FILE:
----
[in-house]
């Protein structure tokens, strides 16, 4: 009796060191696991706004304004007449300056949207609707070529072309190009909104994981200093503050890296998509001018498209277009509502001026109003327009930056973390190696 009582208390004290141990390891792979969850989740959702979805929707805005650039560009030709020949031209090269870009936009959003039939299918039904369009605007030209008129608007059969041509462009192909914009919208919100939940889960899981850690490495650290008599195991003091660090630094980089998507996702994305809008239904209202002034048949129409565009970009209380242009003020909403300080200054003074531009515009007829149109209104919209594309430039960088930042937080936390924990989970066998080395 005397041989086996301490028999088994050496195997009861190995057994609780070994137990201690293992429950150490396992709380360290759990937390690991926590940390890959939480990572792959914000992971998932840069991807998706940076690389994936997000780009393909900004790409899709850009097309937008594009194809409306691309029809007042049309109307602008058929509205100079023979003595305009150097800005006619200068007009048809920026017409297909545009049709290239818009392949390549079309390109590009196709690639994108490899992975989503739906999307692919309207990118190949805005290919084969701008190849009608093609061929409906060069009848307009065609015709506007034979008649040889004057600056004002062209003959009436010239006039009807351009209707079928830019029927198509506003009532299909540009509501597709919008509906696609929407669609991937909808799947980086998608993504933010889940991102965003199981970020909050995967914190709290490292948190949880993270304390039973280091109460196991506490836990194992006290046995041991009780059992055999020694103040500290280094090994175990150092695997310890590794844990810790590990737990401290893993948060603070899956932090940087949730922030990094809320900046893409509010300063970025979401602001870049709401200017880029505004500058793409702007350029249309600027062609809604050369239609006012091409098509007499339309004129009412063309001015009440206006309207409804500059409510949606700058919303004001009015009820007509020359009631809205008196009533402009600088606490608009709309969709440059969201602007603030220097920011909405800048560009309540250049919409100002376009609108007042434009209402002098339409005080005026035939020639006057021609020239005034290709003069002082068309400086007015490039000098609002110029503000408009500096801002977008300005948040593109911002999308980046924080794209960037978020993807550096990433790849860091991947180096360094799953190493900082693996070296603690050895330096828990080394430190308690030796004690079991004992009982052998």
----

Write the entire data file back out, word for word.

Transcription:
[in-house]
């Protein structure tokens, strides 16, 4: 009796060191696991706004304004007449300056949207609707070529072309190009909104994981200093503050890296998509001018498209277009509502001026109003327009930056973390190696 009582208390004290141990390891792979969850989740959702979805929707805005650039560009030709020949031209090269870009936009959003039939299918039904369009605007030209008129608007059969041509462009192909914009919208919100939940889960899981850690490495650290008599195991003091660090630094980089998507996702994305809008239904209202002034048949129409565009970009209380242009003020909403300080200054003074531009515009007829149109209104919209594309430039960088930042937080936390924990989970066998080395 005397041989086996301490028999088994050496195997009861190995057994609780070994137990201690293992429950150490396992709380360290759990937390690991926590940390890959939480990572792959914000992971998932840069991807998706940076690389994936997000780009393909900004790409899709850009097309937008594009194809409306691309029809007042049309109307602008058929509205100079023979003595305009150097800005006619200068007009048809920026017409297909545009049709290239818009392949390549079309390109590009196709690639994108490899992975989503739906999307692919309207990118190949805005290919084969701008190849009608093609061929409906060069009848307009065609015709506007034979008649040889004057600056004002062209003959009436010239006039009807351009209707079928830019029927198509506003009532299909540009509501597709919008509906696609929407669609991937909808799947980086998608993504933010889940991102965003199981970020909050995967914190709290490292948190949880993270304390039973280091109460196991506490836990194992006290046995041991009780059992055999020694103040500290280094090994175990150092695997310890590794844990810790590990737990401290893993948060603070899956932090940087949730922030990094809320900046893409509010300063970025979401602001870049709401200017880029505004500058793409702007350029249309600027062609809604050369239609006012091409098509007499339309004129009412063309001015009440206006309207409804500059409510949606700058919303004001009015009820007509020359009631809205008196009533402009600088606490608009709309969709440059969201602007603030220097920011909405800048560009309540250049919409100002376009609108007042434009209402002098339409005080005026035939020639006057021609020239005034290709003069002082068309400086007015490039000098609002110029503000408009500096801002977008300005948040593109911002999308980046924080794209960037978020993807550096990433790849860091991947180096360094799953190493900082693996070296603690050895330096828990080394430190308690030796004690079991004992009982052998």